How to Create Mystery and Tell a Story With Minimalism in Landscape Photography

Minimalism is a nuanced animal: if you really nail it, the clarity and sheer power of your expression is palpable, whereas if you miss your mark, the photo looks empty and devoid of meaning. The tough part is that the line between these two is razor thin. This helpful video will discuss what makes a successful minimalistic landscape photograph.

Coming to you from Photo Tom, this great video features him examining the work of Michael Kenna, whose landscape photos are both entrancing and ethereal. Especially in today's collective taste, we're used to seeing vibrant, multilayered, complex landscape shots bursting with color and nuance, and of course, while there's nothing wrong with that, I think it's both interesting and instructive to take a look at the other side. What makes good minimalism so fascinating to me is that it's such a remarkably succinct distillation of creative expression: there's not a single element whose presence and placement isn't absolutely essential to the success of the image, and that includes the usage of negative space. Even if it's not your aesthetic cup of tea, it's well worth studying for the compositional prowess it shows off that can be applied to most any style.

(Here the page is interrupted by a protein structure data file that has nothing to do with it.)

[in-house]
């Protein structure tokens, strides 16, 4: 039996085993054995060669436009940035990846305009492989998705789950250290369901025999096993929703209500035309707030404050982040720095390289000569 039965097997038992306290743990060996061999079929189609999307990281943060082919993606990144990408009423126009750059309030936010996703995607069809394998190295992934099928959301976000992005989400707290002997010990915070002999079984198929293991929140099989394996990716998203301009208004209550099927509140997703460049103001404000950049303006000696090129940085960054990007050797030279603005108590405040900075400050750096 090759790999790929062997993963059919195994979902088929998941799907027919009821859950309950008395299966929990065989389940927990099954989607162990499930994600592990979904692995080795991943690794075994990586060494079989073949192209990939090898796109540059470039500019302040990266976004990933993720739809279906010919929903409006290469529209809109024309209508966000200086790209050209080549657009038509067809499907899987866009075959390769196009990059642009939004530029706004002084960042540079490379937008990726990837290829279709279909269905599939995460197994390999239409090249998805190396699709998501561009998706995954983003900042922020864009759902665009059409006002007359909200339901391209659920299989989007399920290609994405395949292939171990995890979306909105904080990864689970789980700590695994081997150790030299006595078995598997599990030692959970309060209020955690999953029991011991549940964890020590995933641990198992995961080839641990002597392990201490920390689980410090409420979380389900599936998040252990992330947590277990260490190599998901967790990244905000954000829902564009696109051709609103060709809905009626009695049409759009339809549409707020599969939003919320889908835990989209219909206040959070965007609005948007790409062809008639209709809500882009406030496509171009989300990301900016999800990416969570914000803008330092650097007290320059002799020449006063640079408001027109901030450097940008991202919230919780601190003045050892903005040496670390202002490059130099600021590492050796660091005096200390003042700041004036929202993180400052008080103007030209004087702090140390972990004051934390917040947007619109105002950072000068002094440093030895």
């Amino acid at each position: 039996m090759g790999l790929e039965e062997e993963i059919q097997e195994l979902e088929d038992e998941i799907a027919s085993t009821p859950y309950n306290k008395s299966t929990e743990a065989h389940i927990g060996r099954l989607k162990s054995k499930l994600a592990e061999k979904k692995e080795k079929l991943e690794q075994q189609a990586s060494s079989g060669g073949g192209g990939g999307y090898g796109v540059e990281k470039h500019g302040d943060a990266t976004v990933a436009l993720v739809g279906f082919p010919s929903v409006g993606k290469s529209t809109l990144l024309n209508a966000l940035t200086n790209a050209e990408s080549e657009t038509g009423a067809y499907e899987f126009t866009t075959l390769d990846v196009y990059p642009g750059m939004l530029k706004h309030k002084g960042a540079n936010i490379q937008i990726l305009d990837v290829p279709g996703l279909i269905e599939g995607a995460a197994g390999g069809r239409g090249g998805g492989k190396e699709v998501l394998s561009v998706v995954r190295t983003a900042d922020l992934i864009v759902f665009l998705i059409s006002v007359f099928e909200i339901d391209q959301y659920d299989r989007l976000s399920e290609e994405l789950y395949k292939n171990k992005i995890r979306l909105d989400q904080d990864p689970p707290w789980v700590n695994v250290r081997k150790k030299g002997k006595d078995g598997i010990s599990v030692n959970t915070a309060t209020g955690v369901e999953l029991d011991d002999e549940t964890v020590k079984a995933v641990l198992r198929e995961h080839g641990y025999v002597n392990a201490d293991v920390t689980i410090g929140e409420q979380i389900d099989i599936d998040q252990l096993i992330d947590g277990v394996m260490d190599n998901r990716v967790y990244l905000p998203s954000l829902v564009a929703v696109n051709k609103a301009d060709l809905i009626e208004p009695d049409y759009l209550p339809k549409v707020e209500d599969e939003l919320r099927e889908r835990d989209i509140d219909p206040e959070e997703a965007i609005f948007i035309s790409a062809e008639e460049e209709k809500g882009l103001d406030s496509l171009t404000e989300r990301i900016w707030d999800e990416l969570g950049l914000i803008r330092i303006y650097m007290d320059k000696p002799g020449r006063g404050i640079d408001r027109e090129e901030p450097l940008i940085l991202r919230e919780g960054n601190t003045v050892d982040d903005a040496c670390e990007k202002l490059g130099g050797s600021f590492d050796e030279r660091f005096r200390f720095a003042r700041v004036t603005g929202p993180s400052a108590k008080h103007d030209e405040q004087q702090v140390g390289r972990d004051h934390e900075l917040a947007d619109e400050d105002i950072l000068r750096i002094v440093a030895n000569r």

[via Photo Tom]

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wow nice tutorial

Mike O'Leary's picture

I love Michael Kenna's work. Wonderful breakdown of his images.